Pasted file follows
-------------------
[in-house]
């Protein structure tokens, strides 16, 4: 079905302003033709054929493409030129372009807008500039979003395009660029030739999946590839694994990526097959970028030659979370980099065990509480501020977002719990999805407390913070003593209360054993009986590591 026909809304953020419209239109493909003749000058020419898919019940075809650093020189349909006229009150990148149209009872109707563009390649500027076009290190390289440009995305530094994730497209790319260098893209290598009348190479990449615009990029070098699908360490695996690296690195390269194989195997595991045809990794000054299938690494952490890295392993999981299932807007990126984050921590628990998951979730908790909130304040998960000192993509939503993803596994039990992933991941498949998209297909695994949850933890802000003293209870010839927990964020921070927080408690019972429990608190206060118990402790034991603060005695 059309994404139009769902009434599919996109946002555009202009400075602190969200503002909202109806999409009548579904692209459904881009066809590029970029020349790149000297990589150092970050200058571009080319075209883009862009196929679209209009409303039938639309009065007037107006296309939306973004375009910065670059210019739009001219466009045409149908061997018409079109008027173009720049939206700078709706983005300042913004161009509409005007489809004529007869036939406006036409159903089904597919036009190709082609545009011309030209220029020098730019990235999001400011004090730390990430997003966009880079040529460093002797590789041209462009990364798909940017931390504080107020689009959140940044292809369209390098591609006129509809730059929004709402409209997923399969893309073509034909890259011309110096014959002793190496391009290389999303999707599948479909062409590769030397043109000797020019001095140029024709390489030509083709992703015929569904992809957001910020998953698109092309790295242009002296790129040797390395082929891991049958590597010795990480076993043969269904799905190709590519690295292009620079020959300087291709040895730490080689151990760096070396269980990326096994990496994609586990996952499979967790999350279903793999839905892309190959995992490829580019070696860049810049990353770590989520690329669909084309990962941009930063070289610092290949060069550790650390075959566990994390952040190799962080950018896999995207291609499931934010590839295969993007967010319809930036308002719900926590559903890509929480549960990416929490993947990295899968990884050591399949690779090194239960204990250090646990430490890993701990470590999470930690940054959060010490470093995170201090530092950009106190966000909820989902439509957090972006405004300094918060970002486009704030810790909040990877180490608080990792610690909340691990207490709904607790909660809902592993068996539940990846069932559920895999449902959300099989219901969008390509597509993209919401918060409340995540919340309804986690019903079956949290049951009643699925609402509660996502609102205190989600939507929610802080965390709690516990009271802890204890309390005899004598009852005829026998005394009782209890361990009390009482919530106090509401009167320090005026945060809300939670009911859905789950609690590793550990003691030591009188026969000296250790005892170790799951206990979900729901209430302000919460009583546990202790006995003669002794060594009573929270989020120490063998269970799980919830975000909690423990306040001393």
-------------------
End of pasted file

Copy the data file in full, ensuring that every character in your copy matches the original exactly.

[in-house]
């Protein structure tokens, strides 16, 4: 079905302003033709054929493409030129372009807008500039979003395009660029030739999946590839694994990526097959970028030659979370980099065990509480501020977002719990999805407390913070003593209360054993009986590591 026909809304953020419209239109493909003749000058020419898919019940075809650093020189349909006229009150990148149209009872109707563009390649500027076009290190390289440009995305530094994730497209790319260098893209290598009348190479990449615009990029070098699908360490695996690296690195390269194989195997595991045809990794000054299938690494952490890295392993999981299932807007990126984050921590628990998951979730908790909130304040998960000192993509939503993803596994039990992933991941498949998209297909695994949850933890802000003293209870010839927990964020921070927080408690019972429990608190206060118990402790034991603060005695 059309994404139009769902009434599919996109946002555009202009400075602190969200503002909202109806999409009548579904692209459904881009066809590029970029020349790149000297990589150092970050200058571009080319075209883009862009196929679209209009409303039938639309009065007037107006296309939306973004375009910065670059210019739009001219466009045409149908061997018409079109008027173009720049939206700078709706983005300042913004161009509409005007489809004529007869036939406006036409159903089904597919036009190709082609545009011309030209220029020098730019990235999001400011004090730390990430997003966009880079040529460093002797590789041209462009990364798909940017931390504080107020689009959140940044292809369209390098591609006129509809730059929004709402409209997923399969893309073509034909890259011309110096014959002793190496391009290389999303999707599948479909062409590769030397043109000797020019001095140029024709390489030509083709992703015929569904992809957001910020998953698109092309790295242009002296790129040797390395082929891991049958590597010795990480076993043969269904799905190709590519690295292009620079020959300087291709040895730490080689151990760096070396269980990326096994990496994609586990996952499979967790999350279903793999839905892309190959995992490829580019070696860049810049990353770590989520690329669909084309990962941009930063070289610092290949060069550790650390075959566990994390952040190799962080950018896999995207291609499931934010590839295969993007967010319809930036308002719900926590559903890509929480549960990416929490993947990295899968990884050591399949690779090194239960204990250090646990430490890993701990470590999470930690940054959060010490470093995170201090530092950009106190966000909820989902439509957090972006405004300094918060970002486009704030810790909040990877180490608080990792610690909340691990207490709904607790909660809902592993068996539940990846069932559920895999449902959300099989219901969008390509597509993209919401918060409340995540919340309804986690019903079956949290049951009643699925609402509660996502609102205190989600939507929610802080965390709690516990009271802890204890309390005899004598009852005829026998005394009782209890361990009390009482919530106090509401009167320090005026945060809300939670009911859905789950609690590793550990003691030591009188026969000296250790005892170790799951206990979900729901209430302000919460009583546990202790006995003669002794060594009573929270989020120490063998269970799980919830975000909690423990306040001393």